Dr. Kovac, in his commentary (1), highlighted the often more complicated real-world practice than the clinical scenarios discussed in the practice recommendations by Agarwal et al. (2). The author further commented by providing an excellent example: the choice between varicocele repair or testicular sperm retrieval in a patient with failed in vitro fertilization (IVF), high sperm DNA fragmentation (SDF), and grade 3 varicocele. We would like to elaborate on some of the points by Dr. Kovacs such as: (I) the role of practice guidelines; (II) the process of management decision; and (III) the overuse of ART in treating male infertility.
Fertility specialists are now equipped with a variety of clinical practice guidelines from various professional societies (3-5). These documents help clinicians in efficiently handling the ever expanding medical knowledge and evolving practice. The guidelines are of utmost importance in discouraging potentially harmful and ineffective interventions (6). However, it is equally important to realize that the multiple coexisting male and female factors in the human reproductive system cannot be completely covered by any kind of guideline. The decision to a particular investigation, e.g., SDF testing, should be an individualized one for a particular couple (7). Guidelines should not defer the delivery of better care to our patients, as long as the principles are abided to. By putting up the current best evidence in clinical utilization of SDF testing, the practice recommendations by Agarwal et al. (2) aims at illustrating the principles behind SDF testing rather than limiting the use of the test to certain clinical scenarios. Clinicians may start incorporating SDF testing in their practice in areas with more solid evidence as suggested by the practice recommendations including: varicocele, unexplained infertility, recurrent pregnancy loss, recurrent failures with assisted reproductive technologies (ART), and lifestyle risk factors. We anticipate wider clinical application of SDF tests outside the practice recommendations supported by evolving evidence from various studies together with experience and confidence among clinicians. The comprehensive review of different testing methodologies in the practice recommendations should also help clinicians in interpreting test results and selecting the most appropriate test for their patients.
The case scenario proposed by Dr. Kovac needs further discussion to illustrate the complex process of treatment decision. There are certainly diverging opinions among fertility specialists when they encounter a patient with high SDF undergoing IVF who has grade 3 varicocele and testicular atrophy on physical examination (1). The case serves a valid example in demonstrating the limitation of clinical practice guidelines. Both the options of varicocele repair and future conception with ejaculated sperm, and testicular sperm extraction +/− varicocele repair and fresh ART cycle seem rational. Each option has pros and cons as discussed by the author (1). Indeed, clinical practice guidelines often do not give a clear-cut answer in the real-world practice. The management decision depends on multiple factors including male and female age, conventional semen parameters, and testicular volume. And, after all, it is the mutual understanding between the clinician and couple after thorough discussion of management options. Family planning, preference of natural conception over ART or vice versa, and financial issues are just a few among the long list of socioeconomic factors which are also involved in the process of decision. There is no absolute right or wrong about a clinical management decision. Communication between clinician and infertile couple is the basis of individualized care in reproductive medicine. The art of communication in medicine forms another pillar in addition to the scientific evidence. It is also of note that management options are usually not mutually exclusive, e.g., patients can still pursue ART with testicular sperm in case varicocelectomy failed to improve SDF and result in pregnancy.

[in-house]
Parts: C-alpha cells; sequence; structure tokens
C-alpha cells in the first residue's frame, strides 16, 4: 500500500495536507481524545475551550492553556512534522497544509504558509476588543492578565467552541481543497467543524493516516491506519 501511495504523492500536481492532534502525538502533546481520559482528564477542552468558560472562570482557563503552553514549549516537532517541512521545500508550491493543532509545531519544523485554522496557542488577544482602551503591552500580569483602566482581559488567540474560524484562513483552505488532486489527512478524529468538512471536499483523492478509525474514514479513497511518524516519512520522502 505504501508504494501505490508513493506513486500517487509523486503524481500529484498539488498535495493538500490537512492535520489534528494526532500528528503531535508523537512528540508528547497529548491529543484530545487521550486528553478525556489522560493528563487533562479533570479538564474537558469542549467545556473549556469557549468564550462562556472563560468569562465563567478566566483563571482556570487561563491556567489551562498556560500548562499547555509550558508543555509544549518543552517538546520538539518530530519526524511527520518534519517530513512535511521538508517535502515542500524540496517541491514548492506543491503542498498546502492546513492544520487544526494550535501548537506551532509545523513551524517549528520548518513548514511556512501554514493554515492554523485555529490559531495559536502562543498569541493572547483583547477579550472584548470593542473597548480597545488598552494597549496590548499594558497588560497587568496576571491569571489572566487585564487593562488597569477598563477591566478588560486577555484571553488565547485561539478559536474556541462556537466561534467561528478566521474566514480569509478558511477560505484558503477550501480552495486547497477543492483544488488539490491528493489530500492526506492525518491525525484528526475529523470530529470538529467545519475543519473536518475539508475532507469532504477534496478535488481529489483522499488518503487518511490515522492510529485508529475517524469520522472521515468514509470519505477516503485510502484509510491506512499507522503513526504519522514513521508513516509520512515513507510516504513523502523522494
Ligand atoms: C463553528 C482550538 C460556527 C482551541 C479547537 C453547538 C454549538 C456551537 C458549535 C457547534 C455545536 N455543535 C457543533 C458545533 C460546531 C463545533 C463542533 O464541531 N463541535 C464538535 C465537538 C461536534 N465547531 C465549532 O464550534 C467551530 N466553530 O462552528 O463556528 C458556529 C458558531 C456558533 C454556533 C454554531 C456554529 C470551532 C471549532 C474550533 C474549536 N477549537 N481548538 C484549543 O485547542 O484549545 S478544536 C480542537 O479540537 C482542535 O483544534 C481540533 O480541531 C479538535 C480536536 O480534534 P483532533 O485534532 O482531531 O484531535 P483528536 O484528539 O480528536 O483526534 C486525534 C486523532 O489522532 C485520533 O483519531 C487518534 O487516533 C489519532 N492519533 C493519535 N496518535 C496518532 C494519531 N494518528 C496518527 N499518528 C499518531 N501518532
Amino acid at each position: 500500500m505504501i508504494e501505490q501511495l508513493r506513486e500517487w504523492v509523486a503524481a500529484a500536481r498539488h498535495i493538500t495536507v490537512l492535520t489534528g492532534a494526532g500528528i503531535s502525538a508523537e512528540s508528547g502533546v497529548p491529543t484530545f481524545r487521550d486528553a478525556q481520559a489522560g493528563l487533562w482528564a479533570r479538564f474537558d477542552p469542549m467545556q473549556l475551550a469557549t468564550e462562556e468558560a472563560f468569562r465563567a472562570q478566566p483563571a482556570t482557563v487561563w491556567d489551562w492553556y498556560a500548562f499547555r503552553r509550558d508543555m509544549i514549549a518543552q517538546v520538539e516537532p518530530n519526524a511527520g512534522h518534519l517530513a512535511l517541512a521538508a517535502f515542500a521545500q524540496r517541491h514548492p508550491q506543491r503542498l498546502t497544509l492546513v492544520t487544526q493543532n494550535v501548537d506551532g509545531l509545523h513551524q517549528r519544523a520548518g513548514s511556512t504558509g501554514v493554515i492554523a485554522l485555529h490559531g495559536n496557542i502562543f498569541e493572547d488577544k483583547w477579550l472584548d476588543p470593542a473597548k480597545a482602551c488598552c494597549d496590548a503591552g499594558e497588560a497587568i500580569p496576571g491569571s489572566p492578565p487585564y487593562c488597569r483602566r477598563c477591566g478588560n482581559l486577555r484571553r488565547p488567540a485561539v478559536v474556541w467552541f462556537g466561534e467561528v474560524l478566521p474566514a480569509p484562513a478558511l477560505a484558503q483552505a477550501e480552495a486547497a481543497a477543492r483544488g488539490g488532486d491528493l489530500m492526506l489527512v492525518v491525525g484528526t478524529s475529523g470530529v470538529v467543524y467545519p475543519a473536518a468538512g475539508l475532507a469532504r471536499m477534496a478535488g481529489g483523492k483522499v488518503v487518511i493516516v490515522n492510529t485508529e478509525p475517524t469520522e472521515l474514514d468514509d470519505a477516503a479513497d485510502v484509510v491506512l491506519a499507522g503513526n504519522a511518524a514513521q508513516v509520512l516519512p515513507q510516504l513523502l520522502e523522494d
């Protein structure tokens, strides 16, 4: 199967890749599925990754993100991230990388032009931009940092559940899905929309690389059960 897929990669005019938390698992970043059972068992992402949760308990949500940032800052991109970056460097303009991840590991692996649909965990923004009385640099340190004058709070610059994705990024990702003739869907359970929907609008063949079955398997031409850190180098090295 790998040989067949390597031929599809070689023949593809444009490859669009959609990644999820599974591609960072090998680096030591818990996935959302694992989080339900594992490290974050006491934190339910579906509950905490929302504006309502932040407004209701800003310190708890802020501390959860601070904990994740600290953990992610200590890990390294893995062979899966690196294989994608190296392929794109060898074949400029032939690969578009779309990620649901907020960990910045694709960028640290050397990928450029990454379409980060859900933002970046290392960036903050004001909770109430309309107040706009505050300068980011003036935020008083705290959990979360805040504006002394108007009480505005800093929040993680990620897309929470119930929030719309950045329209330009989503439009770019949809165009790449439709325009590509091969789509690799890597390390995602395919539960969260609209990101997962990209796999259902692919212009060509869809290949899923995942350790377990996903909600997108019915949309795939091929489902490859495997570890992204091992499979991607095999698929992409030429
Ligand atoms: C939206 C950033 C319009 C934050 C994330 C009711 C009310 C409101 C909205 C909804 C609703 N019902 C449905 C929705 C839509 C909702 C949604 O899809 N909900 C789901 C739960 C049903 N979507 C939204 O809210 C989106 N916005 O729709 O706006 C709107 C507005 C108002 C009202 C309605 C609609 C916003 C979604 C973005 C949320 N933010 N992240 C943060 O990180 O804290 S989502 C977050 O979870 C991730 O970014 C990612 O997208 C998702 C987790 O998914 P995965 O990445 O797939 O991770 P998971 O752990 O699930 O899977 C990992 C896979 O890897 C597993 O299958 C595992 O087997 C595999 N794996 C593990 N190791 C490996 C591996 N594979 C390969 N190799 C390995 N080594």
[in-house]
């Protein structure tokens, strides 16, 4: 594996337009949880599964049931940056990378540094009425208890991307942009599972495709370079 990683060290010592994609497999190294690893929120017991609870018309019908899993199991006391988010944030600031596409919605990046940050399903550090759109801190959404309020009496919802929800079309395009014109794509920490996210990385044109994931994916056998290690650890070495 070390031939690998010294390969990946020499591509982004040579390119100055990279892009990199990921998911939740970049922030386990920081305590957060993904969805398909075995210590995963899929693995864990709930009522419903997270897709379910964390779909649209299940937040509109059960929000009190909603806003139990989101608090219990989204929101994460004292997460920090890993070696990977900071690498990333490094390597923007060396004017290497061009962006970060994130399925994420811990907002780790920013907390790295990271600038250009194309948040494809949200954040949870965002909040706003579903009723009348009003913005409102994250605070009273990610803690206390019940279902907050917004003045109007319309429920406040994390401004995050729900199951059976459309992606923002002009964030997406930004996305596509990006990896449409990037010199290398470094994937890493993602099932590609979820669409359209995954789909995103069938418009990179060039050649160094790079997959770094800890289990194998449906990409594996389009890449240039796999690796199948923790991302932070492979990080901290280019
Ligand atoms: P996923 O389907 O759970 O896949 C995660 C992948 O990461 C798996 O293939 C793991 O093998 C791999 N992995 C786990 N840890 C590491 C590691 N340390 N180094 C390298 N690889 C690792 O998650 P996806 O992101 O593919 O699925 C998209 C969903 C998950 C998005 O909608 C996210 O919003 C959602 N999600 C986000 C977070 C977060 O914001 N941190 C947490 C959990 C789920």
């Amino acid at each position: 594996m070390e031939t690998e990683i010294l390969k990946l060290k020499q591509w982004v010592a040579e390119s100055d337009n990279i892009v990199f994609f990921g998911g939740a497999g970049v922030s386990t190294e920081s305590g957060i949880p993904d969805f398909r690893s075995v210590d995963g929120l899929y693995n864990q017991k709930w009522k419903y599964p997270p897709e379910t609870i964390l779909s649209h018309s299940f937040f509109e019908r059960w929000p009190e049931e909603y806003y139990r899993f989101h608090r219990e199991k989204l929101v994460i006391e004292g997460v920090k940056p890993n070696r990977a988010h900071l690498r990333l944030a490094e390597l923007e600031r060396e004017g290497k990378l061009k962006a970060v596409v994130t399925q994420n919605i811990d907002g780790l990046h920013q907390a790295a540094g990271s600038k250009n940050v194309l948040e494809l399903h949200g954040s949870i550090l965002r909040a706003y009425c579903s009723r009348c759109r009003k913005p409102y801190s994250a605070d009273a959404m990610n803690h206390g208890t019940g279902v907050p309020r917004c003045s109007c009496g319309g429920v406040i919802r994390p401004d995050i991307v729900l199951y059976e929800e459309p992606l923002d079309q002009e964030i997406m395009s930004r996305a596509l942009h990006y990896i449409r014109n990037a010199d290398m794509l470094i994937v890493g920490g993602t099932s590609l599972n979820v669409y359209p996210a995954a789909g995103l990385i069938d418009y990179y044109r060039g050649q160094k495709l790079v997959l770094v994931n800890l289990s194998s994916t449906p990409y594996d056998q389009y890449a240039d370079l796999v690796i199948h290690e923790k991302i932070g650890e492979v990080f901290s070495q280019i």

The case scenario also reflects the often-encountered situation in the current practice: a patient is referred to male infertility specialist only after ART despite the presence of clinical varicocele and testicular atrophy. The remarkable evolution of ART has significantly changed the outlook of male infertility evaluation and management (8). The “success” of ICSI in bypassing severe male factors (9) hinders the development of clinical andrology over the last decades. In contrast to the tremendous advancement in ART (10), semen analysis remains the mainstay of male fertility evaluation. It is the high time to recognize: (I) the drawback of using conventional semen parameter in male fertility evaluation (11); and (II) the live birth rate by ICSI as the treatment of male factor infertility is no more than 30% (12). We believe that comprehensive evaluation of male partner and correction of male factors are essential in improving the outcome. If the patient having a clinical varicocele and testicular atrophy and high SDF is assessed by a male fertility specialist early, varicocelectomy is probably the more preferable treatment option over ART as supported by the predictive value of SDF on ART outcomes (7). The primary role of a male fertility specialist should be restoring the fertility potential and maximizing the chance of natural conception as far as possible. This approach empowers the couple with autonomy in family planning as their fertile counterpart. It also minimizes the risk of ART, particularly for the female partner, and its associated financial burden.
Conflicts of Interest: The authors have no conflicts of interest to declare.
- Kovac JR. Practical considerations for DNA fragmentation testing in the management of male fertility. Transl Androl Urol 2017;6:S479-S480.
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